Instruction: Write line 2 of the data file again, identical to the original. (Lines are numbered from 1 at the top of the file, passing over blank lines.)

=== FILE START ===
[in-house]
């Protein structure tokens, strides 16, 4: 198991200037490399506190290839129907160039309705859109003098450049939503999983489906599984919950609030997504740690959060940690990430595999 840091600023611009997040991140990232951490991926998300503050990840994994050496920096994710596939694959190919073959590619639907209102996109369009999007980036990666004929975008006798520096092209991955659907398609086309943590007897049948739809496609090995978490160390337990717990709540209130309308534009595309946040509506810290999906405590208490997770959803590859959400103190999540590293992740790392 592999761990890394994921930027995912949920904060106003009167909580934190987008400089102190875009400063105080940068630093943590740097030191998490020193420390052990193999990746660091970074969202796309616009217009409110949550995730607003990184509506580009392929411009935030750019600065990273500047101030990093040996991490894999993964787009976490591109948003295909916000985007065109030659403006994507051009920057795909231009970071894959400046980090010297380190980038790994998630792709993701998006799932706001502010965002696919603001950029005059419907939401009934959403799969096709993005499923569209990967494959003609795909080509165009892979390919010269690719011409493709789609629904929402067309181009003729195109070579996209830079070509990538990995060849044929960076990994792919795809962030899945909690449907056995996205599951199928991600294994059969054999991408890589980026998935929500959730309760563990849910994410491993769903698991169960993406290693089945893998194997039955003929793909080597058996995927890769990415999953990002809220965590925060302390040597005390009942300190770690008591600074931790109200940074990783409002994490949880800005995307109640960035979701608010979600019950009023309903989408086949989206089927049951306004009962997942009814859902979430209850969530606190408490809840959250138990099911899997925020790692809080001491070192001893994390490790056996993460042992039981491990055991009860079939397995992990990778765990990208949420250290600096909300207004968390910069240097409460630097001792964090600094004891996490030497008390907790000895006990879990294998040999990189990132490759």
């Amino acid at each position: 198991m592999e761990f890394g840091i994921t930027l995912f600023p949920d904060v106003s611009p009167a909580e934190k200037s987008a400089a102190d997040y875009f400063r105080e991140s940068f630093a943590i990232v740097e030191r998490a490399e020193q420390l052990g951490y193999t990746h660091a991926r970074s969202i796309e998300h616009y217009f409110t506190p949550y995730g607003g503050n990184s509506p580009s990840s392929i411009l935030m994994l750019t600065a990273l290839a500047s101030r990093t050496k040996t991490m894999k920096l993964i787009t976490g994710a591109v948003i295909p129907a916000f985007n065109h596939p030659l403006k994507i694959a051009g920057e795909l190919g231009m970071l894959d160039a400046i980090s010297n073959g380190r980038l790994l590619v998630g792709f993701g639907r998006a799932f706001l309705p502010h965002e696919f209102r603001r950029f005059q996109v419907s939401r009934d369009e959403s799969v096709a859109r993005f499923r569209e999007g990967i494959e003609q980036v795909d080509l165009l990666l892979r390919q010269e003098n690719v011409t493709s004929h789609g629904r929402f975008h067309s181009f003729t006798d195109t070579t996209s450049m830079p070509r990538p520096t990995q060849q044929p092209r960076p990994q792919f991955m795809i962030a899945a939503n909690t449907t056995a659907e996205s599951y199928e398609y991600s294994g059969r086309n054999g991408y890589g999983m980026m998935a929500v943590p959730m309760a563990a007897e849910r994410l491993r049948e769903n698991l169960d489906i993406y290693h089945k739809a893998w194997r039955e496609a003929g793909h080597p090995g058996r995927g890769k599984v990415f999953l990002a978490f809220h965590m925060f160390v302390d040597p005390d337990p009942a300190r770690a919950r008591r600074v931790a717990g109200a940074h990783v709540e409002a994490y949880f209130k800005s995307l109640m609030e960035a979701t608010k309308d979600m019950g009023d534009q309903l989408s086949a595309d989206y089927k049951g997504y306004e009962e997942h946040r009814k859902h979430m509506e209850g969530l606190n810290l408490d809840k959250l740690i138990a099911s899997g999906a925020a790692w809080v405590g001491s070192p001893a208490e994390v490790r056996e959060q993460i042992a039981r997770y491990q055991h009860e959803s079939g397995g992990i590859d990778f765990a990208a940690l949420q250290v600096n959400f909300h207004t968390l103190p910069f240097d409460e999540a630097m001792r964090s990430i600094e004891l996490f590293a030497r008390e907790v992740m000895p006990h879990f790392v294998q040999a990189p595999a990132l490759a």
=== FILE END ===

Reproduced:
């Protein structure tokens, strides 16, 4: 198991200037490399506190290839129907160039309705859109003098450049939503999983489906599984919950609030997504740690959060940690990430595999 840091600023611009997040991140990232951490991926998300503050990840994994050496920096994710596939694959190919073959590619639907209102996109369009999007980036990666004929975008006798520096092209991955659907398609086309943590007897049948739809496609090995978490160390337990717990709540209130309308534009595309946040509506810290999906405590208490997770959803590859959400103190999540590293992740790392 592999761990890394994921930027995912949920904060106003009167909580934190987008400089102190875009400063105080940068630093943590740097030191998490020193420390052990193999990746660091970074969202796309616009217009409110949550995730607003990184509506580009392929411009935030750019600065990273500047101030990093040996991490894999993964787009976490591109948003295909916000985007065109030659403006994507051009920057795909231009970071894959400046980090010297380190980038790994998630792709993701998006799932706001502010965002696919603001950029005059419907939401009934959403799969096709993005499923569209990967494959003609795909080509165009892979390919010269690719011409493709789609629904929402067309181009003729195109070579996209830079070509990538990995060849044929960076990994792919795809962030899945909690449907056995996205599951199928991600294994059969054999991408890589980026998935929500959730309760563990849910994410491993769903698991169960993406290693089945893998194997039955003929793909080597058996995927890769990415999953990002809220965590925060302390040597005390009942300190770690008591600074931790109200940074990783409002994490949880800005995307109640960035979701608010979600019950009023309903989408086949989206089927049951306004009962997942009814859902979430209850969530606190408490809840959250138990099911899997925020790692809080001491070192001893994390490790056996993460042992039981491990055991009860079939397995992990990778765990990208949420250290600096909300207004968390910069240097409460630097001792964090600094004891996490030497008390907790000895006990879990294998040999990189990132490759």